andrewsmith_CAIA

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    Asset Allocation & the Practical Application of Time-Window Analysis Guest columnist Andrew Smith, CAIA, on performance analysis and its effect on asset allocation.

    By Andrew Smith, CAIA Time window analysis is a version of performance analysis that takes looks at the statistical distribution of returns over different time-windows or holding periods. For example, let us say we have a fund with a 10-year track record of returns. A time window analysis would look at the return distribution of 1 day returns, 1 month returns, 3 month returns, etc on a day to day basis. So 1 month returns, for example would look at January 1 to February 1, January 2 to February 2, etc. in an effort to determine the most appropriate holding period for the fund. The shorter the time window, the larger the number of observations available, and the higher likelihood of negative returns within the time window, longer time frames would likely carry the opposite effect. The goal of the time window analysis is to determine if an investor can hold an investment long enough to significantly lower the risk of observing a negative return, and for how long the investor ...

Featured Post


One Ordinary Week in the Life of Climate Change


We thought it would be instructive to share with you links and the odd quote from recent press reports on the subject of climate change.  As a professional investor,  you no doubt want to be ahead of trends in the investment world.   Investment opportunities arise when there is a divergence of opinion, as is uniquely the case in the United States (unlike the other nations on Earth) on the subject of climate change.  The headlines of a few days tell ...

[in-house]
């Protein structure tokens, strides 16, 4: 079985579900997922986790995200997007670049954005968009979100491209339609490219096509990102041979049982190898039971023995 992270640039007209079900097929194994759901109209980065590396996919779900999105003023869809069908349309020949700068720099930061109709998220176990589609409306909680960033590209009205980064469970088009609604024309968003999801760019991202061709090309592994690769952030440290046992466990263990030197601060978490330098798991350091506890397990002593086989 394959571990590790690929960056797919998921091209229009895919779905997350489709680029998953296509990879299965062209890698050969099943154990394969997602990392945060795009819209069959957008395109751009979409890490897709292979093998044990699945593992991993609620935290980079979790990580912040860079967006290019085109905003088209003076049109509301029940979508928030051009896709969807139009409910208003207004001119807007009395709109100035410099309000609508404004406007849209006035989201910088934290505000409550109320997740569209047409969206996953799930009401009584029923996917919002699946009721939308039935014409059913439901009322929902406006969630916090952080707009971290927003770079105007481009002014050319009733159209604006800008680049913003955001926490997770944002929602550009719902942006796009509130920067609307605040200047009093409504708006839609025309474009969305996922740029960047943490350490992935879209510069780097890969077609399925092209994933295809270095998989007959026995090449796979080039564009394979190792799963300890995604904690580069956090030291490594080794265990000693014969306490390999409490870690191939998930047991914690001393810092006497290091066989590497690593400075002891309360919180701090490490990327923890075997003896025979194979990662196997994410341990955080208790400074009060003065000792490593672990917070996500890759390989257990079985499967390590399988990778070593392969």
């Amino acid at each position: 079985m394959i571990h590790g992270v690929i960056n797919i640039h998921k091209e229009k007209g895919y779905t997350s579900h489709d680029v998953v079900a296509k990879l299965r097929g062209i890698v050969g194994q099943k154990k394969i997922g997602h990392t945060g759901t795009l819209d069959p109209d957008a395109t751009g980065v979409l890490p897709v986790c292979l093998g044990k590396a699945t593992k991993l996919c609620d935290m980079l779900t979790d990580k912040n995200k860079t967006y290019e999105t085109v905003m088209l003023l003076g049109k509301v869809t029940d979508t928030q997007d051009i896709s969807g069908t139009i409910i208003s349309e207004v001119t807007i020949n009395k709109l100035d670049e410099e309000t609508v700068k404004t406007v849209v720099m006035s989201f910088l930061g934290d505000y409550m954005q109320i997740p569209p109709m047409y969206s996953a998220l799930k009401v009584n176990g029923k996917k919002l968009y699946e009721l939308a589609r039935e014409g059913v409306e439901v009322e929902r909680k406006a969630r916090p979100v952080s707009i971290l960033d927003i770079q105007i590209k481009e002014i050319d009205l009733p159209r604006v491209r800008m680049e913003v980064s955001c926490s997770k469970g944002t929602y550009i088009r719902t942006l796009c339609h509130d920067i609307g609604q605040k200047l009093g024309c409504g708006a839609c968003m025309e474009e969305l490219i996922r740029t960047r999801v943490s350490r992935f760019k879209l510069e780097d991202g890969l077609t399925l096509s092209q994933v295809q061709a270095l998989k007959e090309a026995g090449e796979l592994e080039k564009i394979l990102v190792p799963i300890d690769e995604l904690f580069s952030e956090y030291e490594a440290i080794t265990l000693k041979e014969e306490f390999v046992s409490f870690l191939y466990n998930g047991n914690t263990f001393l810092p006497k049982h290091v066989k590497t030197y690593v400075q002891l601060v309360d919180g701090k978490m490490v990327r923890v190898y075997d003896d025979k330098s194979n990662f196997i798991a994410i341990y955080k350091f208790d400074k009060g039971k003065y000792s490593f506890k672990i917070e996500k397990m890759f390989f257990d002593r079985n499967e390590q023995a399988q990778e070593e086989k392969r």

China’s Oil Giant At Center Of Corruption Probe

Oilprice.com's Ky Krauthamer looks at corruption in China's oil industry.

By Ky Krauthamer Grins were on the faces of China National Petroleum executives this week as they celebrated a blockbuster 30-year deal for Russian gas. It was a good day for CNPC, the state-owned colossus at the center of China’s oil and gas webs and one of Eurasia’s biggest energy investors. For some, however, those grins could soon turn to grimaces, because the deal comes against a backdrop of a series of high profile corruption investigations by the state, and CNPC has ...

Guest Posts


The Skorina Report is Surfing the Age of Asset Management: Will the tide of global AUM lift all asset-management boats?
Charles Skorina looks at the future of CIOs and with rising AUM and sees a forecast calling for sunny and bright. Maybe it's finally time to break out the shades!

By Charles Skorina The future looks bright for investment-management professionals as global assets under management surge from the current estimated $87 trillion dollars to a projected $400 trillion in 2050. Andrew G. Haldane of the Bank of England recently declared that global assets under management presently stand at about $87 trillion and says they'll rise 15 percent to $100 trillion by 2020, just five years from now. Looking farther out, Mr. Haldane foresees global AUM quadrupling to $400 trillion by 2050, boosted by ...


Risk management

Custodians Helping Customers with Securities as Collateral
How address issues of supply/demand imbalance in the world of collateral requirements? Custodians can do a good deal on behalf of their customers here, and are exploring just how much.

Sometimes the early material in a report is so boring that even us dedicated expositors can do nothing better than to splash into the middle. This is one of those times. But there is important stuff in the middle and end of the recent report by the Committee on Payments and Market Infrastructures, a working group under the umbrella of the Bank for International Settlements. The CPMI has issued a report on collateral management services. Nothing much matters here until Section III, which details the range of approaches that have ...

CAPM / Alpha Theory

Betting on Vice Doesn’t Really Pan Out
Christopher Faille, inspired by Greg Richey, of California State University, San Bernardino, has a few words about socially irresponsible investing, that is, the creation of a portfolio built around destructive human vices.

One venerable theory among alpha seekers is that one should bet on “vice,” that is, one ought to invest in companies that sell products widely regarded as anti-social, precisely because such companies are likely to have been heavily discounted. With all the regulatory and sociological artillery aimed over the years, over the decades now, at companies that sell liquor or tobacco, or allow gamblers to lose their money at felt tables, isn’t it plausible that investors have fled from the pertinent securities, and that the flight has more than compensated for ...